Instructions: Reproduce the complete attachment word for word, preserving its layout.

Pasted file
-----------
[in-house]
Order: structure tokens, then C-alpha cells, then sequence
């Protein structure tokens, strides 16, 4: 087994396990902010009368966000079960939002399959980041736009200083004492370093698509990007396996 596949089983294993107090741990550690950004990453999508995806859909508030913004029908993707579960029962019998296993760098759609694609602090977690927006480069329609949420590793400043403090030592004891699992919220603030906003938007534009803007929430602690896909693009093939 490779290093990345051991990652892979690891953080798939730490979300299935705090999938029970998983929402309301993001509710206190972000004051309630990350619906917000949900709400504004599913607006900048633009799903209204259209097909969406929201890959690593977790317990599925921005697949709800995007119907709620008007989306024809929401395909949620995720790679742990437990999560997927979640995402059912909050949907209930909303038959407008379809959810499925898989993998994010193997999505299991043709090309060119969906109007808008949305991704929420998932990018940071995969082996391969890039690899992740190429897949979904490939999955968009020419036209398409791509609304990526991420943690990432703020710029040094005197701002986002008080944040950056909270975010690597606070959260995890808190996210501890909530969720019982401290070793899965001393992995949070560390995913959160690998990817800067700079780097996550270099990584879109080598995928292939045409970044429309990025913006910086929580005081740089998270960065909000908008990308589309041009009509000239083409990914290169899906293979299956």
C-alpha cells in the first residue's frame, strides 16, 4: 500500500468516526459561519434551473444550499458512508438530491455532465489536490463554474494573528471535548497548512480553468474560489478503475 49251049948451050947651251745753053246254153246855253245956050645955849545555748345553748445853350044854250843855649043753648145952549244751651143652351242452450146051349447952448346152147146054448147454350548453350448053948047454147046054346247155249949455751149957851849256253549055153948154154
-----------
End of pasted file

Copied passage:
[in-house]
Order: structure tokens, then C-alpha cells, then sequence
């Protein structure tokens, strides 16, 4: 087994396990902010009368966000079960939002399959980041736009200083004492370093698509990007396996 596949089983294993107090741990550690950004990453999508995806859909508030913004029908993707579960029962019998296993760098759609694609602090977690927006480069329609949420590793400043403090030592004891699992919220603030906003938007534009803007929430602690896909693009093939 490779290093990345051991990652892979690891953080798939730490979300299935705090999938029970998983929402309301993001509710206190972000004051309630990350619906917000949900709400504004599913607006900048633009799903209204259209097909969406929201890959690593977790317990599925921005697949709800995007119907709620008007989306024809929401395909949620995720790679742990437990999560997927979640995402059912909050949907209930909303038959407008379809959810499925898989993998994010193997999505299991043709090309060119969906109007808008949305991704929420998932990018940071995969082996391969890039690899992740190429897949979904490939999955968009020419036209398409791509609304990526991420943690990432703020710029040094005197701002986002008080944040950056909270975010690597606070959260995890808190996210501890909530969720019982401290070793899965001393992995949070560390995913959160690998990817800067700079780097996550270099990584879109080598995928292939045409970044429309990025913006910086929580005081740089998270960065909000908008990308589309041009009509000239083409990914290169899906293979299956």
C-alpha cells in the first residue's frame, strides 16, 4: 500500500468516526459561519434551473444550499458512508438530491455532465489536490463554474494573528471535548497548512480553468474560489478503475 49251049948451050947651251745753053246254153246855253245956050645955849545555748345553748445853350044854250843855649043753648145952549244751651143652351242452450146051349447952448346152147146054448147454350548453350448053948047454147046054346247155249949455751149957851849256253549055153948154154